Los Angeles, California (November 24, 2017) – The Superior Court in Orange County just recently granted Urth Caffe’s motion seeking to amend its cross-complaint by publicly naming all seven Muslim women accused of trespassing at the Urth Caffe in Laguna Beach. Urth Caffe’s original trespass counter lawsuit followed on the heels of a lawsuit filed by the seven women claiming they were subjected to religious discrimination when the Urth Caffe staff asked them to leave after the women refused to abide by the café’s seating policy. The women later made the fraudulent claim that they were evicted from the café because they wore hijabs—Islamic head coverings worn by some Muslim women.
The Urth Caffe motion was filed by the American Freedom Law Center (AFLC), a national public interest law firm retained by Urth Caffe.
The first lawsuit was filed by the seven Muslim women claiming discrimination but only three of the plaintiffs actually sued in their full names: Sara Khalil Farsakh, Soondus Ahmed, and Rawan Hamdan. Four of the plaintiff sued anonymously, using only their first names and a single letter for their last names: Sara C., Yumna H., Safa R., and Mawra R.
Throughout discovery, the plaintiffs have refused to provide the full names of the four anonymous plaintiffs. According to the motion filed earlier, Urth Caffe discovered the full legal names, birthdates, and street addresses for each of the plaintiffs with a thorough investigation of the public record.
The court granted Urth Caffe’s motion and at the oral argument explained that this was not a sex abuse or juvenile case where anonymity might be important and noted that if the plaintiffs had wanted anonymity, their counsel, Mohammad Tajsar, should have moved for a protective order on their behalf. The judge went so far as to chastise Tajsar because the judge remembered actually telling Tajsar (“or perhaps someone he worked with”) that he—the judge—had actually told him to file a motion for protective order if his clients wanted to maintain their anonymity.
Instead, the plaintiffs’ counsel did nothing and then made a feeble attempt at opposing the motion and seeking sanctions. The court flatly rejected the plaintiffs’ opposition, and Urth Caffe formally filed its First Amended Cross-Complaint naming all of the plaintiffs as cross-defendants in the trespass claim.
Urth Caffe’s motion explained that in the state of California, as in all states and in the federal courts, there is a First Amendment right held by the public to know who is suing whom and this means there is an obligation to sue in your own name and not hide behind a wall of anonymity. There are exceptions to this rule, but these exceptions require a clear showing of harm to the anonymous plaintiffs that outweighs the public’s right to know.
In this case, the plaintiffs not only refused to provide their names for the public record, but also refused to provide their names to the defendant Urth Caffe pursuant to a protective order that would have kept the names out of the public domain.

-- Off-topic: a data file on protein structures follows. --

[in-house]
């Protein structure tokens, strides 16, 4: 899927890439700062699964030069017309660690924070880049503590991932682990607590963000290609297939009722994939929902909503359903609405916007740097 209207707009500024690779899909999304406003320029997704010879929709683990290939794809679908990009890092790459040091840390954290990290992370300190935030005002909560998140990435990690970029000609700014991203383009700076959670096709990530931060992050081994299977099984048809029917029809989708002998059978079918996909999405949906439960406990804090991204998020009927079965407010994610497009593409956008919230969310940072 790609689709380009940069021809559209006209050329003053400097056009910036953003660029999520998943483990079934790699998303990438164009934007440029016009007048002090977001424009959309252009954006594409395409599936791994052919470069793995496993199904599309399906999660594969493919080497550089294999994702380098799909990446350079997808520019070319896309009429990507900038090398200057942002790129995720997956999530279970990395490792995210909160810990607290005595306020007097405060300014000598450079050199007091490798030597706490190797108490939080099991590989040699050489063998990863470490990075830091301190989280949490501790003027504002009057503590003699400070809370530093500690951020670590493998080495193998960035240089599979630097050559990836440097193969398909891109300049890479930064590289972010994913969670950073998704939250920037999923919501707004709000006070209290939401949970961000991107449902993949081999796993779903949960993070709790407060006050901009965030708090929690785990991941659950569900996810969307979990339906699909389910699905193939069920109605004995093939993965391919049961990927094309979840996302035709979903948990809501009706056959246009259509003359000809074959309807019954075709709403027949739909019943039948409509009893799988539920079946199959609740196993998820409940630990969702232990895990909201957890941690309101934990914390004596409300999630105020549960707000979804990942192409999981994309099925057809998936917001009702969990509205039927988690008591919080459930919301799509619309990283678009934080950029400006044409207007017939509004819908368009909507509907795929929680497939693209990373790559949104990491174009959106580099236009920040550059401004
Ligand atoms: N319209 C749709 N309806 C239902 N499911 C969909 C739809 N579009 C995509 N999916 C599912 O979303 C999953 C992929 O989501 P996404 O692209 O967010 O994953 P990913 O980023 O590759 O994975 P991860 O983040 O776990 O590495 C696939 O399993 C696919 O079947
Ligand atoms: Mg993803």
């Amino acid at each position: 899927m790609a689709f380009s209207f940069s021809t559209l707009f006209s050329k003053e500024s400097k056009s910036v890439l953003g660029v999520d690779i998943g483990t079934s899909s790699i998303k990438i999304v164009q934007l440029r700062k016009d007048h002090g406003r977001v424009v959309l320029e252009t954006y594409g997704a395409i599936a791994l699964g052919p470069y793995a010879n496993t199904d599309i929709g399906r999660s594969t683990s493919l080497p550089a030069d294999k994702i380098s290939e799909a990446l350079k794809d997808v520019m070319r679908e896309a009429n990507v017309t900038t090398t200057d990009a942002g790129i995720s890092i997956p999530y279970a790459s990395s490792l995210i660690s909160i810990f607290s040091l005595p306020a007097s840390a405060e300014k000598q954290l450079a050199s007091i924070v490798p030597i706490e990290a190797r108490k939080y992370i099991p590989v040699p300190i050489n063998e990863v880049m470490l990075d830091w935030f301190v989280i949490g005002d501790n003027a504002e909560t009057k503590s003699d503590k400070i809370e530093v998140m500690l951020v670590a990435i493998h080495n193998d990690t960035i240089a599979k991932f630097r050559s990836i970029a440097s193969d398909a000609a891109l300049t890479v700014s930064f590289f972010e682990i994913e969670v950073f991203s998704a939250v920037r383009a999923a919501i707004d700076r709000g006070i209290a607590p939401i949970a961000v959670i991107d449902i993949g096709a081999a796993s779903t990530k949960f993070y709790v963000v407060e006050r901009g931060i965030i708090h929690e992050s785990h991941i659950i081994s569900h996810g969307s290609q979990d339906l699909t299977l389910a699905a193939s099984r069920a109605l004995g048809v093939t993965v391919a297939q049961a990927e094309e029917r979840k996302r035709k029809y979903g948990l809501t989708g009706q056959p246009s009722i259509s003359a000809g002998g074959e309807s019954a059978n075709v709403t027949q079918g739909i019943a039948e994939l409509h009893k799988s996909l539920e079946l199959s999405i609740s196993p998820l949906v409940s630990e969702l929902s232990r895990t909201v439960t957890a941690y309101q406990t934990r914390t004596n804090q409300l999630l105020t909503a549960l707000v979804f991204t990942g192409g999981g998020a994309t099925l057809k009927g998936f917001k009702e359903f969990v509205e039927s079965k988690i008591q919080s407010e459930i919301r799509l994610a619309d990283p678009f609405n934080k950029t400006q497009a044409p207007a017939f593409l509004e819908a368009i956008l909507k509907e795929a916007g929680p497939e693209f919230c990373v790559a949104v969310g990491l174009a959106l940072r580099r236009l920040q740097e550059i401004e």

David Yerushalmi, AFLC co-founder and senior counsel, explained as follows:
“Four of the seven plaintiffs claimed that their safety would be at risk by disclosing their names. However, they could point to no instance of a single threat to their safety nor could they point to a single instance where Muslims had sued for discrimination, and there are plenty of high-profile cases to choose from, where a single Muslim was put in harm’s way as a result of the filing of a lawsuit for discrimination in his or her own name.”
Yerushalmi went on to explain:
“Urth Caffe did not discriminate against the women who have filed this fraudulent lawsuit. The claim that these women were asked to leave the café because they were wearing hijabs is laughable given the number of hijab-wearing Urth Caffe customers. After nearly a year of discovery, the plaintiffs have not produced a shred of evidence of discrimination. Yet, the plaintiffs had no problem holding a press conference naming Urth Caffe and individual staff members and labelling them as bigots. These same plaintiffs had no problem posing for media pictures and posting on Facebook using their real names (https://tinyurl.com/yb3sw23w and https://tinyurl.com/yc66dg4m). As we noted in the motion, it is an odd, if not untenable, position to claim a fear of public exposure while exploiting public exposure to generate a social media firestorm by accusing Urth Caffe of being bigots engaging in illegal discrimination.”
The amended cross-complaint for trespass names 30-year old Sara Khalil Farsakh of Corona, California; 30-year old Soondus Ahmed of Lake Forest, California; 25-year old Sara Soumaya Chamma of Irvine, California; 26-year old Yumna H. Hameed of San Juan Capistrano, California; 28-year old Safa Rawag of Sunnyvale, California; Safa Rawag’s sister, 27-year old Marwa Rawag; and 28-year old Rawan Hamdan of Amman, Jordan.
The amended cross-complaint alleges that on the night of April 22, 2016, as on every Friday night, a large number of young people, including a majority of whom were Muslim and of Arab descent, made up the base of Urth Caffe’s customers. Not surprisingly, many of these customers were women wearing hijabs. None of these other Muslim women was asked to leave.
The seven women who now claim victim status were not asked to leave initially, but only to abide by the café’s policy to give up their high-demand outside patio table after 45 minutes to allow other customers, including those wearing hijabs, to enjoy the experience. The women refused to abide by the policy and began causing a scene and disrupting other patrons and only then were asked to leave. When they refused, the police were called and only after 45 minutes passed did the women finally leave.
The trespass countersuit, which was filed under oath as a verified cross-complaint, demonstrates that the seven women now claiming victim status were in fact the aggressors and guilty of trespass.